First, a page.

The Court of Appeals affirmed the district court's directed verdict on the breach of fiduciary duty claim. The Court of Appeals reversed the district court's grant of summary judgment to the Defendants on the malicious prosecution, abuse of process and wrongful involvement in litigation claims. The Court of Appeals also reversed the district court's award of judgment n.o.v. and remanded the case for a determination of the other grounds for judgment n.o.v. raised in the defendants' original j.n.o.v. motion. See Whelan v. Abell, 293 U.S. App. D.C. 267, 953 F.2d 663 (D.C. Cir. 1992).
It is Defendants' motion for judgment n.o.v. which is presently before this Court.
Consistent with the Court of Appeals' decision, if Defendants' motion were to be denied, the jury verdict would not be reinstated, but a second trial would be required on Andrew Whelan's tortious interference claim as well as on Andrew and Edward Whelan's abusive process, malicious prosecution and wrongful involvement in litigation claims.
Defendants have pared down their motion for judgment n.o.v. to two grounds which they seek to have this Court review. The first ground concerns whether or not the activities underlying the Whelans' claims in this action were privileged. The second ground concerns whether or not Defendants possessed the actual knowledge of Andrew Whelan's prospective business advantage required for liability. Because the Court agrees with Defendants' first argument, the Court need not, and will not, reach the second.
The First Amendment protects an individual's right to petition his or her government. Thus, a person cannot be held liable as a result of his or her filing a good-faith lawsuit or administrative claim or otherwise seeking governmental redress. See Eastern R. Presidents Conference v. Noerr Motor Freight, Inc., 365 U.S. 127, 5 L. Ed. 2d 464, 81 S. Ct. 523 (1961); accord, Mine Workers v. Pennington, 381 U.S. 657, 14 L. Ed. 2d 626, 85 S. Ct. 1585 (1965). This principle has become known as the Noerr-Pennington Doctrine.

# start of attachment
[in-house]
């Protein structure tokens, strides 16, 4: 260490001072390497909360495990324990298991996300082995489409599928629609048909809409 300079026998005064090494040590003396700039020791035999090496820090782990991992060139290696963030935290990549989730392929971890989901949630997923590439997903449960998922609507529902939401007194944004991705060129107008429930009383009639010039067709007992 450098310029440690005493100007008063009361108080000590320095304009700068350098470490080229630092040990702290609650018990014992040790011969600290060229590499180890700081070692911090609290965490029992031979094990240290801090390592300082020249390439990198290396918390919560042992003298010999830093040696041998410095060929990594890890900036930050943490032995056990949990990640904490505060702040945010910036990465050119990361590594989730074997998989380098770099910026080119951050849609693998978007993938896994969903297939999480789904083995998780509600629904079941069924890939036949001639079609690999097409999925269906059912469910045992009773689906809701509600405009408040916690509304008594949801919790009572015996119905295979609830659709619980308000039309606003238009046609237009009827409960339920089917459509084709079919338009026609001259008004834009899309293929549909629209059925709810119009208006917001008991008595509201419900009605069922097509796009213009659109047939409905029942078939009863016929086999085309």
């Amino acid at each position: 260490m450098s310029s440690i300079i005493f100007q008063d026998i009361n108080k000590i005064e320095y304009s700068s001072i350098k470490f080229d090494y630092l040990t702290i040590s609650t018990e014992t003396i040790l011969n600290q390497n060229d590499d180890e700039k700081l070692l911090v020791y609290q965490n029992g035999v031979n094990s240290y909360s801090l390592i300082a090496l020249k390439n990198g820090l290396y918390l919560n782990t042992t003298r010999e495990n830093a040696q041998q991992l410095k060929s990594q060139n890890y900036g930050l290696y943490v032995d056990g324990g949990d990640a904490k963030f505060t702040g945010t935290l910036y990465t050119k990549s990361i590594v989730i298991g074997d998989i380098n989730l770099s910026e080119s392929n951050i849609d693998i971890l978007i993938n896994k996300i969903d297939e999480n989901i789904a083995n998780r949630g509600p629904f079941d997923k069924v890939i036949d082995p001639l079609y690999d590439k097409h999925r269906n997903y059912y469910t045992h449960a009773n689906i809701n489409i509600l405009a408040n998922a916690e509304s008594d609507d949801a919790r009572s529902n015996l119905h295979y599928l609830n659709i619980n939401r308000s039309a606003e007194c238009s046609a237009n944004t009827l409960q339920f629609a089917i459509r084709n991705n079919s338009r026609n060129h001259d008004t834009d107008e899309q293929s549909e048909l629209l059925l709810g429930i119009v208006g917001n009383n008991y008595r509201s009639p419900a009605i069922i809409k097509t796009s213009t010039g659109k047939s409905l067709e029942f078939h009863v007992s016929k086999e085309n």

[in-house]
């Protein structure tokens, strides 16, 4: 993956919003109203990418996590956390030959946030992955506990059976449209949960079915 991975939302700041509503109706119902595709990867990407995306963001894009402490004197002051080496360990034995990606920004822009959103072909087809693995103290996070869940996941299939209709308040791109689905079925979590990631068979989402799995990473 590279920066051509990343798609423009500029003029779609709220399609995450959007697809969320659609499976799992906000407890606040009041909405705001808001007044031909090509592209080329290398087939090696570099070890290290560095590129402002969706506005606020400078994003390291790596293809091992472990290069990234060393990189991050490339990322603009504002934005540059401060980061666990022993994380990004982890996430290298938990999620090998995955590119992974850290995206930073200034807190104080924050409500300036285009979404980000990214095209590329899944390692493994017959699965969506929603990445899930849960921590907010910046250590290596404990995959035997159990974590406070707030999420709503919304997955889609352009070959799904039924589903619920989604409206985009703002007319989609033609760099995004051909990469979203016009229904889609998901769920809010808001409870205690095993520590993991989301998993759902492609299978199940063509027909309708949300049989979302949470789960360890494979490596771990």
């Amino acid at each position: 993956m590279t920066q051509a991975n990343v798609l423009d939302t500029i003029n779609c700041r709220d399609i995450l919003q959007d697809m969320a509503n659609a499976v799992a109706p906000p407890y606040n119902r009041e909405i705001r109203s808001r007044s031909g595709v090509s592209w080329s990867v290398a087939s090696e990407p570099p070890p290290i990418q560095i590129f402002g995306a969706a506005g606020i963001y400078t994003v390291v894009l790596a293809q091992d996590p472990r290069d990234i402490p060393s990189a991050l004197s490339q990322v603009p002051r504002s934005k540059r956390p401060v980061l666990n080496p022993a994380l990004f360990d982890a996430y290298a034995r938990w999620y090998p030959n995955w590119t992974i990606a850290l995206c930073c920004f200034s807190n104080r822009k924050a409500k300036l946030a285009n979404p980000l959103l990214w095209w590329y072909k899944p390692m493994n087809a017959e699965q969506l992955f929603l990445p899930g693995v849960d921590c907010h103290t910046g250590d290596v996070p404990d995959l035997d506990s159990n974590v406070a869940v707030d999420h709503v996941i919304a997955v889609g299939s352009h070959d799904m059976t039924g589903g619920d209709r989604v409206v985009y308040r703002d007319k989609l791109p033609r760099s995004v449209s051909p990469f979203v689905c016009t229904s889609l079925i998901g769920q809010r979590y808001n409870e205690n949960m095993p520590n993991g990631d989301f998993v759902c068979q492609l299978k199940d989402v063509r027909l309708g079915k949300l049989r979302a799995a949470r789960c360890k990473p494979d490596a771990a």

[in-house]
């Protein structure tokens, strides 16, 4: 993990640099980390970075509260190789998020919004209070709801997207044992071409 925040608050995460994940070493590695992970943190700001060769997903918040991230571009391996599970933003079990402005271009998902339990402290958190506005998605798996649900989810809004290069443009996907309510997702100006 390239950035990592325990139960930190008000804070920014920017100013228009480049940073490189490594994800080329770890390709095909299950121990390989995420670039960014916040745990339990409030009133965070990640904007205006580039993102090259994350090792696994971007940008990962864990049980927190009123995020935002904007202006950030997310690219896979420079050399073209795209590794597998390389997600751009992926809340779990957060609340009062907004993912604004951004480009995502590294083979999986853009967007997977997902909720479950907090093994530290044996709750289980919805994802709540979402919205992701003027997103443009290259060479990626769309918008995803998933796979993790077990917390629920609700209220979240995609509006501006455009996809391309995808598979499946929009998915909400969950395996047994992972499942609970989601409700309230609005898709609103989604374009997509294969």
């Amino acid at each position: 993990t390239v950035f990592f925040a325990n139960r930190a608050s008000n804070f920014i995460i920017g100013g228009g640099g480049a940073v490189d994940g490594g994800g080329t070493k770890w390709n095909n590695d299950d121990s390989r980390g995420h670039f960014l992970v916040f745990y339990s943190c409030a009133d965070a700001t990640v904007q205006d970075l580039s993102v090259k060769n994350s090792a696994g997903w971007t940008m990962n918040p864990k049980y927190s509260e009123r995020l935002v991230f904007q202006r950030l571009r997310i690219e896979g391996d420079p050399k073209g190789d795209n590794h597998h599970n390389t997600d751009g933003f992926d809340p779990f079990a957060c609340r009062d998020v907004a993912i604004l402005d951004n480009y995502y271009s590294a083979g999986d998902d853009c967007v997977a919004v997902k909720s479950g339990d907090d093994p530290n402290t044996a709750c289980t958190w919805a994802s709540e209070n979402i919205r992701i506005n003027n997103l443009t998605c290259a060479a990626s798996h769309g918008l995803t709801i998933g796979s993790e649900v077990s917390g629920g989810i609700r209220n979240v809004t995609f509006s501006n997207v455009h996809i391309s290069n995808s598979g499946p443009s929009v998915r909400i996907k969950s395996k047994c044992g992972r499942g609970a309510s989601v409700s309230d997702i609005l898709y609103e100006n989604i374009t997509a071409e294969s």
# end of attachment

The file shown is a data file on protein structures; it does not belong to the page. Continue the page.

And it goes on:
The immunity provided under Noerr-Pennington is qualified; a so-called "sham exception" exists. Under the sham exception, otherwise protected activity does not qualify for Noerr-Pennington immunity "if it is a mere sham to cover an attempt to interfere directly with the business relationships of a competitor." Professional Real Estate Investors, Inc. v. Columbia Pictures Industries, 113 S. Ct. 1920, 123 L. Ed. 2d 611 (1993). In Professional Real Estate, decided after the Court of Appeals remanded the case presently before this Court, the Supreme Court articulated a two-part test to determine whether or not activity otherwise protected under Noerr-Pennington loses its immunity under the sham exception:
First, the lawsuit must be objectively baseless in the sense that no reasonable litigant could realistically expect success on the merits. If an objective litigant could conclude that the suit is reasonably calculated to elicit a favorable outcome, the suit is immunized. . . Only if challenged litigation is objectively meritless may a court examine the litigant's subjective motivation. Under this second part of our definition of sham, the court should focus on whether the baseless lawsuit conceals an attempt to interfere directly with the business ...